The latest figures on school exclusion make depressingly familiar reading (p4). There may - or may not - be reasons for rejoicing at the 11 per cent drop in the incidents of pupils given their marching orders. As with all statistics, it depends on how you read them. The total represents 57 incidents per thousand pupils, which means that schools are coping in the cases of 943 per 1,000. And while the headlines about increased exclusions for assaults using a weapon ignore the fact that this is a mere 0.9 per cent of known exclusions, that is no comfort if you are one of the 366 pupils or members of staff on the receiving end.
Perhaps there has been an overall improvement in exclusion rates because of the increasing use of alternative strategies and sanctions. Perhaps the additional resources and creative energies being invested in the problem are beginning to pay off. Perhaps teachers are being given more training. Perhaps changes in the curriculum are filtering through into behaviour. Certainly no area of school life has had more attention paid to it since the Pack committee on discipline reported in 1977.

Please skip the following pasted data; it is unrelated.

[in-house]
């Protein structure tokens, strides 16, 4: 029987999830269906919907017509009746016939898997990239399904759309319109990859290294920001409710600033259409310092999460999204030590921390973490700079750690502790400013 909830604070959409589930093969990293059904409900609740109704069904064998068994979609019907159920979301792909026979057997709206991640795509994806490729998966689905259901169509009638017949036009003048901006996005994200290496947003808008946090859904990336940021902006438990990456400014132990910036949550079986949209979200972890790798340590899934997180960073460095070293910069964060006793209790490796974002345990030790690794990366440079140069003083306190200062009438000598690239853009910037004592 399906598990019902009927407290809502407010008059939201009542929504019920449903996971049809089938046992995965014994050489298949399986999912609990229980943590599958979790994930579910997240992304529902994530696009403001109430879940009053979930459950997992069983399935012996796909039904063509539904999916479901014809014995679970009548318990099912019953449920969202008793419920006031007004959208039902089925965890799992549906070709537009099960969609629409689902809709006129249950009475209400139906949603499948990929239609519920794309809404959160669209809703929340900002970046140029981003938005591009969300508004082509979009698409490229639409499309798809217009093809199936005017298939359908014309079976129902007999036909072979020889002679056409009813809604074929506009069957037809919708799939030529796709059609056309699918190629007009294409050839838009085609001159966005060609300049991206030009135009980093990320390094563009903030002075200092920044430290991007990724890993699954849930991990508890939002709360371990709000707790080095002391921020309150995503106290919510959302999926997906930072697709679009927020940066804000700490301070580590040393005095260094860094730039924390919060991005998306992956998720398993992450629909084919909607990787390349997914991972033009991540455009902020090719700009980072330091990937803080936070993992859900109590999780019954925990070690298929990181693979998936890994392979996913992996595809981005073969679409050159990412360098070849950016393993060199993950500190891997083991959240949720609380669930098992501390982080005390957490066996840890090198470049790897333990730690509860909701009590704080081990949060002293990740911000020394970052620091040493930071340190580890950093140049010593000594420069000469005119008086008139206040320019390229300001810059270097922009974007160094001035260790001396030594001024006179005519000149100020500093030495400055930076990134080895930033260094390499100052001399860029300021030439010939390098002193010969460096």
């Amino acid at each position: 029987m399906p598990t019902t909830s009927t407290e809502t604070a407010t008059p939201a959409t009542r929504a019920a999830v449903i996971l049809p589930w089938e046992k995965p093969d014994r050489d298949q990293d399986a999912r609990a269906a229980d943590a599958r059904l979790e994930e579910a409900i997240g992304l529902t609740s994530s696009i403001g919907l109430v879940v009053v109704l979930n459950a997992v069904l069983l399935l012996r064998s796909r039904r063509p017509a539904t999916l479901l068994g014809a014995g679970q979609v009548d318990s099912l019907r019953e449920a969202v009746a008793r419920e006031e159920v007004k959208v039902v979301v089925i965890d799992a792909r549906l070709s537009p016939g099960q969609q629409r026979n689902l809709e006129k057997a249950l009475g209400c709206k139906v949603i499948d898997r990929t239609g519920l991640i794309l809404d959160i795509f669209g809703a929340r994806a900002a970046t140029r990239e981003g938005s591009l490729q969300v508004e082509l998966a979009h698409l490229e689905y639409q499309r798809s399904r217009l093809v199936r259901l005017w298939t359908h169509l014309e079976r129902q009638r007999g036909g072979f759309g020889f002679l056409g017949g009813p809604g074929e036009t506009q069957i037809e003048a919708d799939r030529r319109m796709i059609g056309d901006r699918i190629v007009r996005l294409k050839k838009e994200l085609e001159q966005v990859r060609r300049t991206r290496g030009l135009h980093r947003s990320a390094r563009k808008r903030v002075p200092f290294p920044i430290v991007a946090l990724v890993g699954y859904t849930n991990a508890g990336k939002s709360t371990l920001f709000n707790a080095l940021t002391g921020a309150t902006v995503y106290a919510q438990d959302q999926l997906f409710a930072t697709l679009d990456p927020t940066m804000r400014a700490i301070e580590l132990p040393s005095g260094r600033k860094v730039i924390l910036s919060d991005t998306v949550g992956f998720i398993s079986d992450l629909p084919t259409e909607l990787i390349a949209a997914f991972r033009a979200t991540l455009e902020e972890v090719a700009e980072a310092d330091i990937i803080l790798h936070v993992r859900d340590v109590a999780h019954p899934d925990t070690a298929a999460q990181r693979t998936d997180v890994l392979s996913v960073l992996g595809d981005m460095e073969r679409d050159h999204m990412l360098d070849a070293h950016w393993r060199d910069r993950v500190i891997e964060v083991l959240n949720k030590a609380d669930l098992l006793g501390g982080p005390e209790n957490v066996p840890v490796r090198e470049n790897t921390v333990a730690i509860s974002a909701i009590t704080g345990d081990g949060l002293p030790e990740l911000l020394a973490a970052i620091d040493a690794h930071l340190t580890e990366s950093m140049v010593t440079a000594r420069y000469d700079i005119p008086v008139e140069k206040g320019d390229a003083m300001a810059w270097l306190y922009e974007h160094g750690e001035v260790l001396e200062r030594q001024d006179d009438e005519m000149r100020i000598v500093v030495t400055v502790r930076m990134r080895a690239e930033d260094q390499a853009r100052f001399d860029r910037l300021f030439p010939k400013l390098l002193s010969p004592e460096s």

But the really depressing feature of the figures is the stubborn correlation which persists between educational and social circumstances, reinforced by the familiar sight of Glasgow and East Renfrewshire at opposite ends of the spectrum. It remains the case that pupils are eight times more likely to be excluded if they are from deprived backgrounds compared to those from the least deprived areas, with a similar ratio if they are in care or not. Primary pupils with special needs are an astonishing nine times more likely to be excluded than those who do not require additional support.
If the 11 per cent fall in exclusions represents genuine progress, schools must be congratulated for their heroic efforts. But it is clear that substantive problems remain, and schools cannot deal with them alone.